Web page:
Index to the Biography of Thomas Edison
The Story of Thomas Edison from Frances M. Perry, “The Story of Thomas A. Edison" In Four American Inventors: A Book for Young Americans, New York, Cincinnati, and Chicago: American Book Company, 1901.
- Thomas A. Edison, The Yearly Years
Often in America, the children of humble parents have become distinguished men. Some have gained respect by their wise management of public affairs; some are honored because they led our armies to victory; and some are admired by reason of the beautiful stories and poems which they have written. A few men have earned the gratitude of the people by adding to the comfort and happiness of everyday life through their wonderful inventions.
- Thomas A. Edison: Youthful Business Ventures
Young Edison was just the person to enjoy a train boy's life. He was fitted to make a success of the business. Forward and self-confident, he had a pleasant, jovial manner, which made him popular with strangers. He. was quick-witted enough to say just the thing about his wares to amuse or interest the passengers. And he sold enough newspapers and sweetmeats to clear a good profit.
- Thomas A. Edison – Self-Taught Education
A boy who writes his ideas for others to read is pretty sure to be interested in reading what others have written. This was the case with Edison. He realized that there was a good deal in books that was worth knowing. He had no one to guide him in selecting his 'reading, but that did not trouble him. Life seemed long, and books were very little things. There was surely time enough for an industrious person to read them all. He determined to begin with the Free Library of Detroit.
- Thomas A. Edison: A Change of Business - Telegraph Operator
Edison took up his train duties promptly, without any evidence of ill feeling towards the conductor who had treated him so harshly. A few weeks after that unpleasant occurrence, the train stopped one morning at Mount Clemens, to take on some freight cars, which were waiting on the sidetrack.
- Thomas A. Edison: The Boy Telegraph Operator
Edison worked faithfully in his new position. He did extra work and did it well. But he waited in vain for the extra pay that had been promised him for taking long reports and working out of hours. When he found that the man who employed him did not keep his word, he gave up his position. Mr. Mackenzie soon got him a situation as night operator at Stratford, in Canada.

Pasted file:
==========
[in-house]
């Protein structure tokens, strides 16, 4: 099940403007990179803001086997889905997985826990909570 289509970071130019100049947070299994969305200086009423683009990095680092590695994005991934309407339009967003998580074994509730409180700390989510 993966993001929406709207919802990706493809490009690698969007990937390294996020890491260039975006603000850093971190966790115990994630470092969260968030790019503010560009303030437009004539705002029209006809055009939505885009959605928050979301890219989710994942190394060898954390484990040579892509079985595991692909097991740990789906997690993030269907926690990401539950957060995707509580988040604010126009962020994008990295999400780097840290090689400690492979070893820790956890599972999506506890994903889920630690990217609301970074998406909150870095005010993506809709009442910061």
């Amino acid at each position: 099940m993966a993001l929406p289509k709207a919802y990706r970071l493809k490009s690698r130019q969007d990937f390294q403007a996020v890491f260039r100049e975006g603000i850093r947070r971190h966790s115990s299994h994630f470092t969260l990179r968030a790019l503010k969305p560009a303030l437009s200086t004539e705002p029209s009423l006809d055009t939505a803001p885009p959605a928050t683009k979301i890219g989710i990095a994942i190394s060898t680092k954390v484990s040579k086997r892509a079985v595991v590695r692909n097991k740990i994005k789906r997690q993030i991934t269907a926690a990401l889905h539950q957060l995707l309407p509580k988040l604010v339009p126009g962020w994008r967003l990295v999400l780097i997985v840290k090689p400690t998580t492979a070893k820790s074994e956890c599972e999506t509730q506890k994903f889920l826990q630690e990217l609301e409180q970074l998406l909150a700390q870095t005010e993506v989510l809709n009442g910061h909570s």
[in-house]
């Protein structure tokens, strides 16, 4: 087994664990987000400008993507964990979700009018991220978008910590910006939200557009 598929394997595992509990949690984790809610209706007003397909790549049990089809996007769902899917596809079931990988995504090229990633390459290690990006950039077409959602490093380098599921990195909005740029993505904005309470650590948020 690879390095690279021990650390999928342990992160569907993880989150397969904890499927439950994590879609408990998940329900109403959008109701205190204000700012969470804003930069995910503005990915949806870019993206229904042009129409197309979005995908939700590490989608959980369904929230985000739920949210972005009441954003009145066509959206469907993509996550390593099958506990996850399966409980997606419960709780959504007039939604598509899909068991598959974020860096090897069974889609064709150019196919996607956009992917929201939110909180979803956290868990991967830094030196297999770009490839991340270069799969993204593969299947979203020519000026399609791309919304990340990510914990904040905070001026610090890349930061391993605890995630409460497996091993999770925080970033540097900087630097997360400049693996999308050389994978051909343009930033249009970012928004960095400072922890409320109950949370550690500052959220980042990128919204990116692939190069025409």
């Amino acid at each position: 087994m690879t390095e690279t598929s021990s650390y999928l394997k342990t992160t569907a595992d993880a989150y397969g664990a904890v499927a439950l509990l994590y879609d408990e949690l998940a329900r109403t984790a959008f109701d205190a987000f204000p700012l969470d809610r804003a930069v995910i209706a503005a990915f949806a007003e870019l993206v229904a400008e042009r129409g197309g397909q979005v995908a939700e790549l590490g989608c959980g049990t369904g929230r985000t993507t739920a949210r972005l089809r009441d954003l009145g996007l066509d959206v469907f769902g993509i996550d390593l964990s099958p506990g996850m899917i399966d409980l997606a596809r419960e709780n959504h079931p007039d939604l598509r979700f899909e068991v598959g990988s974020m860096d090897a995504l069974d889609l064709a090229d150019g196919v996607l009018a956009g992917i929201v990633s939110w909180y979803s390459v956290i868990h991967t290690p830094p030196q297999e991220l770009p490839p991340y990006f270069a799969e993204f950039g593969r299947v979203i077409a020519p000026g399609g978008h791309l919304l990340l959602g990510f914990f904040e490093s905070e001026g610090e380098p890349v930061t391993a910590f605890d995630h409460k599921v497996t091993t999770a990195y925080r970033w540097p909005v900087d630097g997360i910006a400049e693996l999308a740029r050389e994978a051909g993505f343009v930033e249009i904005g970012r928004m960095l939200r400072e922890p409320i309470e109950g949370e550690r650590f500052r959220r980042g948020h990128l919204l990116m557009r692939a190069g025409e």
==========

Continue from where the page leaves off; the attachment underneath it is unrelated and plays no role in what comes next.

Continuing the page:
- Thomas A. Edison: Telegrapher and Inventor
Edison was not a dreamer. He may have had vague notions of doing something great in the distant future, but they did not interfere with the accomplishment of his practical, definite ideas. Having become a telegraph operator, his modest ambition was to be a good one. More than that, he wanted to be able to receive "press reports." That is, he wanted to be able to work so fast that he could handle the long dispatches sent to the newspapers.
- Thomas A. Edison: Heading East To Boston
Edison had a friend in Boston. This man urged him to come east. He said that he would receive a better salary and have greater opportunities for study and invention. When a vacancy occurred in the Boston office, he recommended Edison for the place. And so it happened that when Edison was twenty-one years old, he was called to the great city of Boston.
- Thomas A. Edison: New York Inventor and Electrician
Edison's stay in Boston had been pleasant and profitable in many ways, but he felt more and more that New York, the great center of the American business world, was the city of opportunity.
- Thomas A. Edison: Inventor and Manufacturer
Edison opened a large laboratory and factory in Newark, New Jersey. There he employed three hundred men to assist him in his experiments and to make the contrivances, which he invented.
- Thomas A. Edison: The Wizard of Menlo Park
It is probable that when Edison opened his laboratory at Newark he felt that it would be some time before he outgrew that. In 1876, however, his work as an inventor had developed so wonderfully that he decided to give up manufacturing and devote his time wholly to inventing.
- Thomas A. Edison: Some of His Great Inventions
While numerous small inventions were thought of, made, and patented in an almost incredibly short space of time, you must not think that Edison never had any hindrances or difficulties. There were inventions on which he and his assistants labored for years, spending tens of thousands of dollars before reaching satisfactory results.
- Thomas A. Edison: A New Laboratory in Orange, New Jersey
In 1886, a new laboratory was built at Orange, New Jersey. This laboratory is so large that it makes its famous predecessor at Menlo Park seem small and insignificant, by comparison. The equipment is complete for carrying on all sorts of experiments from those relating to the kinetograph to those in connection with the magnetic-ore separator.